• Road Trip Trivia. When my family went on road trips, we took along a pack of United States Trivia cards. We left the game board behind and brought only the cards and a pad of paper. The paper was used to keep track of points for correctly answered questions. I highly recommend bringing cards from your favorite trivia game on your next road trip.

From Sarah Rubio, Tyndale Kids Editor:

  • The “I’m Going on a Trip” Alphabet Game. One game that I loved growing up was the “I’m Going on a Trip” alphabet game. The first person says, “I’m going on a trip, and I’m bringing [something that starts with the letter A].” The next person repeats the first person’s item and adds something that starts with the letter B. This continues until the last person is required to repeat the entire alphabet of items.
  • I also love audiobooks for road trips! We’ve listened to some Focus on the Family Radio Theater albums as a family, such as this Ultimate Road Trip Family Vacation Collection, which I definitely recommend.

 


Here’s to an eventful, fun-filled family road trip this summer!
Did you try out any of these road-trip ideas? If so, we’d love to hear from you! Drop us a comment below and let us know about your experience.


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Friendships and Water Go Together by Karen Whiting

Tyndale Kids

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Splish! Splash! Children gravitate to water fun; and giggles increase with a friend to splash along. Let your child invite one or more friends to come and play outside with water. Keep towels on hand for children who want to dry their eyes, and be sure to encourage young ones in taking turns and sharing. Snap some photos so your child can talk about the time after their friend leaves then e-mail the pictures to the friend. The photos will help them remember the fun they shared and will help build bonds between them.

 

Fun and Safety

A pool is fun and helps with gross motor skills, but even basins of water or sprinklers can be a hit. Discuss water safety before letting children take a plunge. Children can drown in just an inch of water. Teach your child to relax around water but not to go in without an adult, even if they know how to swim. It’s a good habit to make a simple adult-supervisor necklace. Use a small plastic lid and write “Adult” on it with a permanent marker. Punch a hole and string the lid on a cord. Have an adult wear it to make sure there is someone designated to watch the children.

 

Water! Water Everywhere!

Simple water fun can be done anywhere outside. Paintbrushes and buckets of water make it fun to paint disappearing art on almost any surface outdoors. It’s also a great way to get children to help clean outdoor areas!

Freeze some colored water before friends arrive to add to the cool excitement.

 

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Do a sponge toss.

Count how many children will be participating in the activity, noting the ages of each child. Cut a sponge apart for every child, creating enough pieces to match how many years old each child is. (For example, a three-year-old’s sponge would be cut into three pieces.) Number each sponge’s pieces starting with the number one, and toss the labeled sponge pieces into the water. Starting with number one, the children should grab each piece of their sponge. While the older children may be faster, the younger ones will have fewer to collect. Then use the wet sponges for a water-sponge toss. (Optional: Use different colored sponges for each child.)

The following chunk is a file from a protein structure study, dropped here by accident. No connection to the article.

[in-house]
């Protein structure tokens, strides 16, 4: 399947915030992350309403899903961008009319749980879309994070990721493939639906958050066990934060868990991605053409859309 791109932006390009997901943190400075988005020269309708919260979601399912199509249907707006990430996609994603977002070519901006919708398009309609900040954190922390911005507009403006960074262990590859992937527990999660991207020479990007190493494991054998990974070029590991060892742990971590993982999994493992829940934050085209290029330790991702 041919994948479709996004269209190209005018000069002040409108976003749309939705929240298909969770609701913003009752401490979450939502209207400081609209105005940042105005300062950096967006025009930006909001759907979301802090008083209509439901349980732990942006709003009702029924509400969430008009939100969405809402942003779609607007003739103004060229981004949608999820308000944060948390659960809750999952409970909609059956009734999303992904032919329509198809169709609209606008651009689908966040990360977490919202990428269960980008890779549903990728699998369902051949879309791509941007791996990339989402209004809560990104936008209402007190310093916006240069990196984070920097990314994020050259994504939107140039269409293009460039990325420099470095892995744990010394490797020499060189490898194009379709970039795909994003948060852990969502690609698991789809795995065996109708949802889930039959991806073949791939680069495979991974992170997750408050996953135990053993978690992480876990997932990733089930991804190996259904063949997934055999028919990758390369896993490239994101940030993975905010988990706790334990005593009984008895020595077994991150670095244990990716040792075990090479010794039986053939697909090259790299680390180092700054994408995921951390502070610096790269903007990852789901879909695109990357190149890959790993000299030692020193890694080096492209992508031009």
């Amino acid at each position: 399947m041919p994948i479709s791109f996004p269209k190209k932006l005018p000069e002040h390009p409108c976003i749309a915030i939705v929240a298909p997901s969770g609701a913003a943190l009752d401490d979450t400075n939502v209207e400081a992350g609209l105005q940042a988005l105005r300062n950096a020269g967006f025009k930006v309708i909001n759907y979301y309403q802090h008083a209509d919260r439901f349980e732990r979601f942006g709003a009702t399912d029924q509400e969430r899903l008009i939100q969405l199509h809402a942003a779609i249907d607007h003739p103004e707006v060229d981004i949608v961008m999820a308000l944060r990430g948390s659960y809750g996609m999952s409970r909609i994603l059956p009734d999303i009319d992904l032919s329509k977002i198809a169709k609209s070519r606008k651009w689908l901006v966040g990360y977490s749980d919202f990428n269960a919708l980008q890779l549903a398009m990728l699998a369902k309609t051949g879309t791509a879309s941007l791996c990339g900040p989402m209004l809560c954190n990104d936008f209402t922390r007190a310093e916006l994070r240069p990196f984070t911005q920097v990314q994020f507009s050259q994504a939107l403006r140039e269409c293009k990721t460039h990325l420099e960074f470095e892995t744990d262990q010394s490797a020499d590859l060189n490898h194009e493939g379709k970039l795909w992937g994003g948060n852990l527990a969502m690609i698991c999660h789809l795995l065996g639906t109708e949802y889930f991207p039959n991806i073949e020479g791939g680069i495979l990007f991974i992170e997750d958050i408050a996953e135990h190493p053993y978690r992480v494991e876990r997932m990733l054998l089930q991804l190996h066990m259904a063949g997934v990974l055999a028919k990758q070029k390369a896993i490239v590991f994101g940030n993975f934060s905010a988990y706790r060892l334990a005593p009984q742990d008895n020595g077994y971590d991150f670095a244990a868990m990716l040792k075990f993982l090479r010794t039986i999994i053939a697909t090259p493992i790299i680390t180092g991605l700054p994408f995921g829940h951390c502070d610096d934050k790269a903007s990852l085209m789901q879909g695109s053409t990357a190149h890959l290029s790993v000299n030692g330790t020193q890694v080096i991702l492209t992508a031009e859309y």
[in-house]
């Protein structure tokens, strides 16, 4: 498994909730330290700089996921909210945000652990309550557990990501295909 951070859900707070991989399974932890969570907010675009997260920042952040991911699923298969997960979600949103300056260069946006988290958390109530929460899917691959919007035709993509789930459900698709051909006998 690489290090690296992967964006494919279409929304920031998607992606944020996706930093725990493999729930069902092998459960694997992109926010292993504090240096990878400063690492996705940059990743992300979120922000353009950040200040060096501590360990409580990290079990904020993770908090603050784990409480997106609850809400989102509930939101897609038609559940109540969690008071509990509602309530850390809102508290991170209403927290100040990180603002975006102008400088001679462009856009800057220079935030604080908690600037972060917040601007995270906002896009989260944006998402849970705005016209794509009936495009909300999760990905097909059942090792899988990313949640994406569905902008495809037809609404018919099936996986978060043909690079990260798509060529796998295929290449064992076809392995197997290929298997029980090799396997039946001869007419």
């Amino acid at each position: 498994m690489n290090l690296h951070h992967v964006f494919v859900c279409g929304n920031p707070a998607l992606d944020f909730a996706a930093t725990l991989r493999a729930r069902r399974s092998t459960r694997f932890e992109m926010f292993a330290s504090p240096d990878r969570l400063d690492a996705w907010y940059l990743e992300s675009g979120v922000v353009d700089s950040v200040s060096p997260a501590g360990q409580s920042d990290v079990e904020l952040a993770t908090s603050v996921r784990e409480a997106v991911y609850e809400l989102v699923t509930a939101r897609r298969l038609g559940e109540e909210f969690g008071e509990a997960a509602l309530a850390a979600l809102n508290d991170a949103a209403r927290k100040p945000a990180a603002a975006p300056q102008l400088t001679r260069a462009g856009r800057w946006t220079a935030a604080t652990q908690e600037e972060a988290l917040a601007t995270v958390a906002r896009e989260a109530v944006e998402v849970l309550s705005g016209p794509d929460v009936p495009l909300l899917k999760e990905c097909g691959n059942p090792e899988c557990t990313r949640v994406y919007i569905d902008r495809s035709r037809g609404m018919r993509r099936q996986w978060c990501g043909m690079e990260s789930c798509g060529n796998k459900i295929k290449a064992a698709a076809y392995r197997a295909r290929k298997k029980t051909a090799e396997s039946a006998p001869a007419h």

Water and Faith

Set up a station with dolls for girls to bathe their babies. Boys can set up a wash station for their riding toys or action figures. Talk about baptism and Jesus while they clean their dolls or other toys. Let them try some feats with action figures and dolls such as walking on the water. Talk about Jesus and water (he boated, walked on water, and even calmed a storm).

 

Differences in Ability

You’ll probably notice a big difference in swimming ability among children. Since my late husband served in the Coast Guard, we taught our babies to swim starting at two weeks old. Other children might not start lessons until they are school age. Don’t start a swim competition unless children have equal swimming ability.

 

 

Water and Math

All of them can enjoy splashing and playing in water. Put out empty cups and containers for children to fill and to pour back and forth in containers. Use some measuring cups to give them simple math lessons as they play. They can even try to fill cups under a sprinkler and see how much longer that takes than scooping water from a bucket or the pool.

 

Ice Cubes

Take those frozen, colored cubes you made and add them to the body of water. Children may squeal as they touch the icy cubes. They will enjoy swirling them and watching them melt in the cold water. Discuss how water changes from liquid to solid when put in the freezer and how it turns back to liquid as it warms up. Use some of the ice cubes for cube races to see how fast they slide down an incline. Have an ice cube toss.

 

Hydration

Since children are in the heat as they play, make sure they drink plenty of water. Set up a station where they can add in berries, lemon and orange wedges, or sprigs of mint to flavor the water. Talk about dehydration and signs of it (chapped lips, feeling hot, flushed, thirsty) and add a salty snack to help them retain fluids.


Check out the “Princess in Action” section of each day in The One Year My Princess Devotions for other water-fun ideas and more from Karen Whiting!


karen-whiting-author

Karen Whiting is an author and speaker with thirteen published books and hundreds of articles and short pieces for over four dozen publishers including Focus on the Family Magazine and Christian Parenting Today. She was a contributing writer for Focus on Your Child 2008-2009. She writes a quarterly article for Enrichment Journal for pastors and leaders of the Assemblies of God, a quarterly column for Discipleship Ideas magazine, and a family page for a monthly denominational newspaper. Whiting has also been the community producer and host of the television series Puppets on Parade for Miami educational TV.

Whiting has a heart for families and encourages families to connect and live more fully for God. She is a mother of five and a grandmother.

To learn more about Karen Whiting, follow her on Facebook, Twitter, or Pinterest.